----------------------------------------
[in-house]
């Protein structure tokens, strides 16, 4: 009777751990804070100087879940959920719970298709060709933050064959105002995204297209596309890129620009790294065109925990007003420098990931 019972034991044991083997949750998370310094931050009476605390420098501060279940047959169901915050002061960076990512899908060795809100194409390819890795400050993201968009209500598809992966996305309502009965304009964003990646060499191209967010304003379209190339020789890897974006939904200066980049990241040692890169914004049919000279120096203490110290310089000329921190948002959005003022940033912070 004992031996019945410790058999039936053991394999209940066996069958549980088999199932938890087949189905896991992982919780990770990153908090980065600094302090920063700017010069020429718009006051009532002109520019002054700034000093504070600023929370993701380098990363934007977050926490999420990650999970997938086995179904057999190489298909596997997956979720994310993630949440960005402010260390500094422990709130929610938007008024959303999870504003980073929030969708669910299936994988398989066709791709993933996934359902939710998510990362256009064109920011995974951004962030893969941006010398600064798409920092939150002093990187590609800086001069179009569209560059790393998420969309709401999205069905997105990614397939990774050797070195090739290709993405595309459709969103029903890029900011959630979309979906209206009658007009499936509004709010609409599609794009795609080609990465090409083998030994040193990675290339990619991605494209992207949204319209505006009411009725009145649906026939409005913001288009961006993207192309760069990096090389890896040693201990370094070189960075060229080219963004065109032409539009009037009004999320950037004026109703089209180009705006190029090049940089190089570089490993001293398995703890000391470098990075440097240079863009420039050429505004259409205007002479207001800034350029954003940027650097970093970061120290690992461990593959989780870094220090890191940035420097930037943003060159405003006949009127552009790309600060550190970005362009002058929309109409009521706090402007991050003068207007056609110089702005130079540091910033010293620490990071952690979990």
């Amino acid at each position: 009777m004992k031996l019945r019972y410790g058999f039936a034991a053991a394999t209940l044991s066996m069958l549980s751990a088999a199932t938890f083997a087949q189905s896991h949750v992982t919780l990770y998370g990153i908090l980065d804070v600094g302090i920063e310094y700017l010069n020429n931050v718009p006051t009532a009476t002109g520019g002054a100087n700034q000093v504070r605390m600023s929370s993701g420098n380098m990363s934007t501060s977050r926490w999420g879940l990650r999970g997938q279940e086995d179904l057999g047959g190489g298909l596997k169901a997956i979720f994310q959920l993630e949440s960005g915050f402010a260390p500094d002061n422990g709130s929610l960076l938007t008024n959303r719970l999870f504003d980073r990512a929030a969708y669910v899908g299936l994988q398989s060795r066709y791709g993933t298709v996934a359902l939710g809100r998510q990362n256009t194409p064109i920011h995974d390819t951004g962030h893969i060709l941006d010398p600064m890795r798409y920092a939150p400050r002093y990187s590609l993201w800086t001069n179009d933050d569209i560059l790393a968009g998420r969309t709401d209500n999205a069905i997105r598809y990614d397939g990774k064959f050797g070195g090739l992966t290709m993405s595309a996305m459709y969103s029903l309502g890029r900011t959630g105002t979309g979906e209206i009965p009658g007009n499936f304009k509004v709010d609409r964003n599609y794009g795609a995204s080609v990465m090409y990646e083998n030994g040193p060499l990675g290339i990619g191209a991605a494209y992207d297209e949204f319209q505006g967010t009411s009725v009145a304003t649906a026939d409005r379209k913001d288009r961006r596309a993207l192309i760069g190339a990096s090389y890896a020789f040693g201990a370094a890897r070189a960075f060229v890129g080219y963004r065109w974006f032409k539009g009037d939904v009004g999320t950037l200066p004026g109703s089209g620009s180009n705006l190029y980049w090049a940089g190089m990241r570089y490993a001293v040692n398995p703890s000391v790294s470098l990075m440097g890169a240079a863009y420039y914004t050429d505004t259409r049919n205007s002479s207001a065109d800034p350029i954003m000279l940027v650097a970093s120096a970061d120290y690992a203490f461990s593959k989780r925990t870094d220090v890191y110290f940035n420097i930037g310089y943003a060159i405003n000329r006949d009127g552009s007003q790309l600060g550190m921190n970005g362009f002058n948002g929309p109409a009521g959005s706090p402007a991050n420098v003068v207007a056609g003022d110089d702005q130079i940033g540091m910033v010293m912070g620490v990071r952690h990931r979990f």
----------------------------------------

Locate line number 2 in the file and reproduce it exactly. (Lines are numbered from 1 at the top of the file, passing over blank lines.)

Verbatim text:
């Protein structure tokens, strides 16, 4: 009777751990804070100087879940959920719970298709060709933050064959105002995204297209596309890129620009790294065109925990007003420098990931 019972034991044991083997949750998370310094931050009476605390420098501060279940047959169901915050002061960076990512899908060795809100194409390819890795400050993201968009209500598809992966996305309502009965304009964003990646060499191209967010304003379209190339020789890897974006939904200066980049990241040692890169914004049919000279120096203490110290310089000329921190948002959005003022940033912070 004992031996019945410790058999039936053991394999209940066996069958549980088999199932938890087949189905896991992982919780990770990153908090980065600094302090920063700017010069020429718009006051009532002109520019002054700034000093504070600023929370993701380098990363934007977050926490999420990650999970997938086995179904057999190489298909596997997956979720994310993630949440960005402010260390500094422990709130929610938007008024959303999870504003980073929030969708669910299936994988398989066709791709993933996934359902939710998510990362256009064109920011995974951004962030893969941006010398600064798409920092939150002093990187590609800086001069179009569209560059790393998420969309709401999205069905997105990614397939990774050797070195090739290709993405595309459709969103029903890029900011959630979309979906209206009658007009499936509004709010609409599609794009795609080609990465090409083998030994040193990675290339990619991605494209992207949204319209505006009411009725009145649906026939409005913001288009961006993207192309760069990096090389890896040693201990370094070189960075060229080219963004065109032409539009009037009004999320950037004026109703089209180009705006190029090049940089190089570089490993001293398995703890000391470098990075440097240079863009420039050429505004259409205007002479207001800034350029954003940027650097970093970061120290690992461990593959989780870094220090890191940035420097930037943003060159405003006949009127552009790309600060550190970005362009002058929309109409009521706090402007991050003068207007056609110089702005130079540091910033010293620490990071952690979990």